During Lent I’ve been re-reading the synoptic gospels, and have been struck with special force by all the times Jesus performs a miracle of healing and then tells the person, “Don’t tell anyone.”
Just this morning, I read Luke’s version of the Jairus story, in which Jairus begs Jesus to come heal his daughter, only to find when they get to the house that she has already died. Undaunted, Jesus takes the girl by the hand and tells her, “My child, get up”—and she does. Then, while her parents are still gob-smacked with astonishment, he “ordered them not to tell anyone what had happened.” (Luke 8:56, NIV)
This sort of thing happens again and again. To the leper, the blind man, the deaf-mute, even the crowds, he says, “Don’t tell anyone.”
Why? Why would he not want them to tell the grand and glorious thing God has done for them? Why would he not want them to shout it from the rooftops? As a writer whose stock-in-trade has been testifying to the work God has done in me, these stories draw me up short. Is Jesus asking me to be silent? To not tell of the good work he has wrought in me?
We live in a culture that clamors and shouts, a culture in which silence is eschewed and hiddenness is suspect. We want everything—and we mean everything—out in the open, talked about, analyzed, dissected. This is not wholly bad; indeed the impulse springs from a recognition that foul things fester in darkness and can only be healed or expunged by bringing them to the light. Ugly secrets have power that is dispelled when those secrets are spoken.
Darkness and silence are necessary conditions for growth.
But in some cases, perhaps more cases than we are willing to admit, darkness and silence are the necessary conditions for growth. Babies grow in the darkness of the womb. Seeds grow in the darkness of the soil. For a seed, it is light, not darkness, that destroys.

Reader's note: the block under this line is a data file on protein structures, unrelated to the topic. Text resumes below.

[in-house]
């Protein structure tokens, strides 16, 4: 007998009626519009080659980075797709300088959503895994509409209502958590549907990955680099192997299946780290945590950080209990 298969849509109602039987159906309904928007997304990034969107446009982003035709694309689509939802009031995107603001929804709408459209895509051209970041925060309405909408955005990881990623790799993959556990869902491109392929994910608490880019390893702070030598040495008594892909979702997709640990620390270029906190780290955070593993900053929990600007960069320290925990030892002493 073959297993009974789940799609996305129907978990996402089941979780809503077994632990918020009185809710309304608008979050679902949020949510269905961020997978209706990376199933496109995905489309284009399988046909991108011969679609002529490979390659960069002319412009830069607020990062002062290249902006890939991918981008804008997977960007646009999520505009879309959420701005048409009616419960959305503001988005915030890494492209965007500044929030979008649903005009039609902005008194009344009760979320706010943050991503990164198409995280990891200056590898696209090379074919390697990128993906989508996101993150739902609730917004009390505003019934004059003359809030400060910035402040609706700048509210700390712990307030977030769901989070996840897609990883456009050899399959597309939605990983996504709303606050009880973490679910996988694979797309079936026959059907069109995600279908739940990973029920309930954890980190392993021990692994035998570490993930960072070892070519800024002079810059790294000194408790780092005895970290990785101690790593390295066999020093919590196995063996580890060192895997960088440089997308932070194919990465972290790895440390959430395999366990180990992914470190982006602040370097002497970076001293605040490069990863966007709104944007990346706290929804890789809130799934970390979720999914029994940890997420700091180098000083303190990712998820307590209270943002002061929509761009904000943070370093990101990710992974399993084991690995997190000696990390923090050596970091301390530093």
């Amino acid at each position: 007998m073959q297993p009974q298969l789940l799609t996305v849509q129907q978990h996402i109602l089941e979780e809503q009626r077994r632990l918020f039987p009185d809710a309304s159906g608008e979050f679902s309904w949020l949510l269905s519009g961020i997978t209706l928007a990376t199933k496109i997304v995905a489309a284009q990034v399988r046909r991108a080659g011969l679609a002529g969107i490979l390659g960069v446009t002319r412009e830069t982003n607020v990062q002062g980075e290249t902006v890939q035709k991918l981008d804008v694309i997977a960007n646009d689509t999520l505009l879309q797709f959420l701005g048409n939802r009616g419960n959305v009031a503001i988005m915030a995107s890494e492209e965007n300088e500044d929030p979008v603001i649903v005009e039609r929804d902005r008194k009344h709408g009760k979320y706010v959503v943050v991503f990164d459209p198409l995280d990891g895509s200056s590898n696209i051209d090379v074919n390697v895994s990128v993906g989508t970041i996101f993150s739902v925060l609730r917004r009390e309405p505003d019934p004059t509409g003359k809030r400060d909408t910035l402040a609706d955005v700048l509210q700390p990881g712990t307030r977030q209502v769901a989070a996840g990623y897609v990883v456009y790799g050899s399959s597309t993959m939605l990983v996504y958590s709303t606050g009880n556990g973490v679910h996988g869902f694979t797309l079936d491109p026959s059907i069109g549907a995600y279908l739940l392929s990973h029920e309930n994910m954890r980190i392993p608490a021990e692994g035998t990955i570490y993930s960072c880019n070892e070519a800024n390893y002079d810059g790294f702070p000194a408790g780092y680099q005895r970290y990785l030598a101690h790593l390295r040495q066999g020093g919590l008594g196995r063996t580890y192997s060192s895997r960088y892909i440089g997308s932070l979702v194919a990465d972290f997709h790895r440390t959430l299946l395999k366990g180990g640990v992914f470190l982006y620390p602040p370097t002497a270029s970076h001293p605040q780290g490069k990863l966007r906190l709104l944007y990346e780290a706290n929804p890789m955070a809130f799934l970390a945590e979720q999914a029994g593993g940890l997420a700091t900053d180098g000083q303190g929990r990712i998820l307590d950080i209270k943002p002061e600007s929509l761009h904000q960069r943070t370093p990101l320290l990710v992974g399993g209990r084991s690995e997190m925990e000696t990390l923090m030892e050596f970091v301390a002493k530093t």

Light and speech are dangerous—even deadly. This is true of light that shines on evil deeds, of words that proclaim them for what they are: in exposing them, light and speech destroy their power.
But it is also true of light that shines on the silent motions of the soul in relation to God. By bringing these movements of the soul out into the light to examine and articulate them, we often destroy their power. With our probing and dissecting we cut the umbilical cord that binds us to God. And then we wonder why we feel lost and alone, unmoored and afraid.
We have forgotten that silence and hiddenness are necessary for the growth of the soul. How could it be otherwise? God Himself is silent and hidden—silent as light and hidden as air. He is the All Who always is all everywhere, content to move through the world incognito and largely ignored, touching us with His blessing and presence. When we finally see that blessing and presence—when it is large and unmistakable as it was for Jairus and his wife, for the leper, the blind man—of course we want to shout about it. But Jesus says, “Don’t tell anyone.”
In issuing this command, perhaps Jesus was inviting those he healed to imitate his mother who silently pondered the marvels and mysteries of which she was a part. Eventually she did speak of them—else we would not know of them. But for many years she was silent, watching and praying in the silence of her heart, seeking understanding and wisdom.
Perhaps Jesus was inviting those he healed to sit in silence and wonder awhile, to let the marvelous thing that had been granted them sink deep into the soil of their souls, to weave itself into the fabric of their being.